Saturday, September 22, 2007

The Time I Was A Jew

It was somewhere around 1959-61, as close as I can figure it; back in the years when I worked at WICC in Bridgeport CT. We were a family-oriented station, in those Top-40 days, and played a couple of album cuts every half hour. One evening, the dj played “Easter Parade,” the one with “In your Easter bonnet.”

The newsroom phone rang. I don’t remember which one of us picked it up, but the fellow on the other end had chugged down a few beers too many. “I’m with the Knights of Columbus,” he managed to get out, “and you’re playing ‘Easter Parade’ in the summer. You Jews…” We hung up on him.

I am proud that the founder of my religion was Jewish and that many of our practices can be traced back to the rituals of that era. But I don’t see how playing “Easter Parade” at any other time than, well, Easter makes me Jewish and, what’s worse, an evil anti-Christian defiler of the season.

After all, the song has nothing to do with anything faintly resembling religion. It’s about a bunch of dandies dressing up and walking along Fifth Avenue looking at each other and hoping they are the best-dressed people who will end up in the rotogravure.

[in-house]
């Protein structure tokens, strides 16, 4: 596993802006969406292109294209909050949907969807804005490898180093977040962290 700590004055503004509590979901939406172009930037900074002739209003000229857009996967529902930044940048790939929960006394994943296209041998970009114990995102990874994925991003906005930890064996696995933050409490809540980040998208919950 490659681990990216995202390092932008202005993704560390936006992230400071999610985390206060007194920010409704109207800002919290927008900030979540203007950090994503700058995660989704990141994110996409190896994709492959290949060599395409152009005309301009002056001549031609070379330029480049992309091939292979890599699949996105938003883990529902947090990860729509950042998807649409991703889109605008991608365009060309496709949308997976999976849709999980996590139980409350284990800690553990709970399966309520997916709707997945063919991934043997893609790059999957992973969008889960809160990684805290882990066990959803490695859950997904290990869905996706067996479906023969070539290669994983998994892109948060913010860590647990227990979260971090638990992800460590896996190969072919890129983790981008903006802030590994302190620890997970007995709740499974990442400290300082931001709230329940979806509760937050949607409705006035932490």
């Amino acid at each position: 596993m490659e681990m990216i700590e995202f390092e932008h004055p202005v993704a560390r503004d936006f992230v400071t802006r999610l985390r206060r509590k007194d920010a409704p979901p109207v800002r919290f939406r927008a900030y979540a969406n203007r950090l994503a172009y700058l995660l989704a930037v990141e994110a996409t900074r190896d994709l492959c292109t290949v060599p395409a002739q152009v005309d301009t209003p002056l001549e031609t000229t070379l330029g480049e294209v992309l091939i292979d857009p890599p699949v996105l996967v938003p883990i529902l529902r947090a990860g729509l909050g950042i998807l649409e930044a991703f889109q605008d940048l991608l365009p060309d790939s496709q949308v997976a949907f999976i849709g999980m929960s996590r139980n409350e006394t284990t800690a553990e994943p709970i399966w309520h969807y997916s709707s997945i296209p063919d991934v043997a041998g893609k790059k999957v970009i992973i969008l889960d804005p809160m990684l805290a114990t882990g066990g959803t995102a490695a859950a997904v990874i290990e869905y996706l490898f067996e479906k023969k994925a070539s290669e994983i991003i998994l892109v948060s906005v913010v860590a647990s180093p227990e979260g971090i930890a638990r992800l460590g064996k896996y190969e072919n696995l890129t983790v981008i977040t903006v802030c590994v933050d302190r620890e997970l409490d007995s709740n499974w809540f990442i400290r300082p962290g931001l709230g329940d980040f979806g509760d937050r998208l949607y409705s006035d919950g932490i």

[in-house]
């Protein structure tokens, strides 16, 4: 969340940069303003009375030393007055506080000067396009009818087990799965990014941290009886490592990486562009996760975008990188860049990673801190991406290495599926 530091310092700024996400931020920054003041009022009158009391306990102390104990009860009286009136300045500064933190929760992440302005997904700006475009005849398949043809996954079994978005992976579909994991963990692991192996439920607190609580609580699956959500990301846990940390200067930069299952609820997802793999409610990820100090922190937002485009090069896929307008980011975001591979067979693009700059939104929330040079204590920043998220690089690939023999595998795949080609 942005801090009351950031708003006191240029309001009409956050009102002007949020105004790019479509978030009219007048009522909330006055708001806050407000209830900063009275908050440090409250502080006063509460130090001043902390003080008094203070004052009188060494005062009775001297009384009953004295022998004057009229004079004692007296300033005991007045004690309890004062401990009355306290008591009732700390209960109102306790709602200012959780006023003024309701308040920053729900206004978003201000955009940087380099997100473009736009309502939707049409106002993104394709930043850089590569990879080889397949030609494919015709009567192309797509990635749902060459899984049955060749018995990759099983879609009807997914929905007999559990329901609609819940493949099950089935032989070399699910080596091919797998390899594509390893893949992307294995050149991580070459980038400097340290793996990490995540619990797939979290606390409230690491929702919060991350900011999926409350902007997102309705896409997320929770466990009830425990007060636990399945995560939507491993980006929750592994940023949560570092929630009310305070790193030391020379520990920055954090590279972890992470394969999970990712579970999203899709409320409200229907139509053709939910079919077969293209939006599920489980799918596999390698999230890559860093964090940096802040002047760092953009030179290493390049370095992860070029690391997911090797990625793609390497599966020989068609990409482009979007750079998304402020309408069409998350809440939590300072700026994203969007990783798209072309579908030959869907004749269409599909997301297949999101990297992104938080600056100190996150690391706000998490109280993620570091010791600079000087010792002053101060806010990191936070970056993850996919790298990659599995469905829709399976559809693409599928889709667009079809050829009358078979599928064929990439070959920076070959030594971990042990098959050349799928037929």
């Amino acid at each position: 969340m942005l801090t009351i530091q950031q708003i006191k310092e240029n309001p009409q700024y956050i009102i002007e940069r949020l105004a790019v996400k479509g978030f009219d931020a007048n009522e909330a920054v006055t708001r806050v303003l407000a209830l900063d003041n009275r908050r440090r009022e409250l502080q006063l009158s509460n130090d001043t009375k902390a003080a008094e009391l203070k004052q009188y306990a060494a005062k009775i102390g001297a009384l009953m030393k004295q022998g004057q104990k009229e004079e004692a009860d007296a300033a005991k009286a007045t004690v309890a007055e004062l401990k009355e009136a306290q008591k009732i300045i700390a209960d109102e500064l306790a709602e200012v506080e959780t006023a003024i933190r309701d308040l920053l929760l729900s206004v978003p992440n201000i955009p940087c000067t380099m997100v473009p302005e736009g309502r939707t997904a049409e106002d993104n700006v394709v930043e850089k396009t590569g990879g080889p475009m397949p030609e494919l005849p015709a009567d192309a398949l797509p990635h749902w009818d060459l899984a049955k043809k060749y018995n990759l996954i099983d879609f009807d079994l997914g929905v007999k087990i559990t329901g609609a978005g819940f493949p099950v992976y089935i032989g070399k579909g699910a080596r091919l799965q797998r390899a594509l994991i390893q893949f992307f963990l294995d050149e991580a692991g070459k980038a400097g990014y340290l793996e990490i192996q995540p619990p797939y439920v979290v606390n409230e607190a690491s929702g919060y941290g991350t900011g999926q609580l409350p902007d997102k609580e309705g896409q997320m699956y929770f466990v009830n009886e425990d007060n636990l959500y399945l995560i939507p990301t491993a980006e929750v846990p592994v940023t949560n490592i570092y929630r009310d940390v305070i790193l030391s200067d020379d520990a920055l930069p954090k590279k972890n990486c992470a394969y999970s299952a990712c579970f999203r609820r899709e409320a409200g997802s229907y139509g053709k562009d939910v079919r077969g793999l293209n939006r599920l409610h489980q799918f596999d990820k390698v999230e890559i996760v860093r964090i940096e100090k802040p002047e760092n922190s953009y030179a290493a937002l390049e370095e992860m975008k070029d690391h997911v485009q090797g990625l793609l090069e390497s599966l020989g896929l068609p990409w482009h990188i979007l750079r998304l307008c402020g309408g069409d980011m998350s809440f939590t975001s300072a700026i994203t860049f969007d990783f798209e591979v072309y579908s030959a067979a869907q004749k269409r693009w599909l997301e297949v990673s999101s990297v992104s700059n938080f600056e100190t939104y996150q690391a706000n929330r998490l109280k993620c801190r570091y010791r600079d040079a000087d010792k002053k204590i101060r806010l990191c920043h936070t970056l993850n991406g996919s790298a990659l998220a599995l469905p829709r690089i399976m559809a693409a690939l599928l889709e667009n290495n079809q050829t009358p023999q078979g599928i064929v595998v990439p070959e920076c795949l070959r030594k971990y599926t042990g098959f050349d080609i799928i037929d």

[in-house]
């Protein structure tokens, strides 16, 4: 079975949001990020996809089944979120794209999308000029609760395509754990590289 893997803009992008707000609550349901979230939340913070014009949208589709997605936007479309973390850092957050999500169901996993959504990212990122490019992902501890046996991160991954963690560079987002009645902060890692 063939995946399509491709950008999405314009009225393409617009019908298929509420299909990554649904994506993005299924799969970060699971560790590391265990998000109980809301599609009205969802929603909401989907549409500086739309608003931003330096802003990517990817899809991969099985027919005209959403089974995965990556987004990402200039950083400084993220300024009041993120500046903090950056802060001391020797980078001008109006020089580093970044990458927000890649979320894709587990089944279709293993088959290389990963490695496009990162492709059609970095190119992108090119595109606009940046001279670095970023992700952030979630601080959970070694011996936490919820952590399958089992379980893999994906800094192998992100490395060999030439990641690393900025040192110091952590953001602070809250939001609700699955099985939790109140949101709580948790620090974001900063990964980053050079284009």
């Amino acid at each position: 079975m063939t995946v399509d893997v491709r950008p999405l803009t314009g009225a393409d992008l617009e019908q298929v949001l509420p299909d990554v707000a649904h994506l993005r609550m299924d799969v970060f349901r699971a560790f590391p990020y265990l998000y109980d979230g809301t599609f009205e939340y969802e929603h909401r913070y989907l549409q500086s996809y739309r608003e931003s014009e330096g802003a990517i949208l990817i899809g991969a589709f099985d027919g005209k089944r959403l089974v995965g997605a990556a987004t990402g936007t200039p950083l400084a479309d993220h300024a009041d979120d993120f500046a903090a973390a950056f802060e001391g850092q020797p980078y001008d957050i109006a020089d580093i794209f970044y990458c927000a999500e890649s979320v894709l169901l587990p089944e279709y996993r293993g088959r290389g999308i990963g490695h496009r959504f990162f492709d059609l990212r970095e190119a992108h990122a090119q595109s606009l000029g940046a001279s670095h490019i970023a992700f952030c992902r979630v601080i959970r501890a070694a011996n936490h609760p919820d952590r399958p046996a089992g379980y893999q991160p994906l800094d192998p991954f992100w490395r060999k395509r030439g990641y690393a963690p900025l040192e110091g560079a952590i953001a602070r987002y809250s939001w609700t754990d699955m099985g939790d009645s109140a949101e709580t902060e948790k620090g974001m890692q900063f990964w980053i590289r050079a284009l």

The what? It’s the colored section of the Sunday newspapers, named for the process that produces it. In New York City, it’s to this day still called the “Roto” section. I don’t know if the newspapers still cover the Easter Parade, or if there is one. But if there is, you may end up in the rotogravure.

1 Comments:

Anonymous ColdJoshVail said...

QUOTE:''It’s about a bunch of dandies dressing up and walking along Fifth Avenue looking at each other and hoping they are the best-dressed people who will end up in the rotogravure''

We have a similar thing in Montréal, the ''Gay & Lesbian Parade''

September 23, 2007 6:16 AM  

Post a Comment

<< Home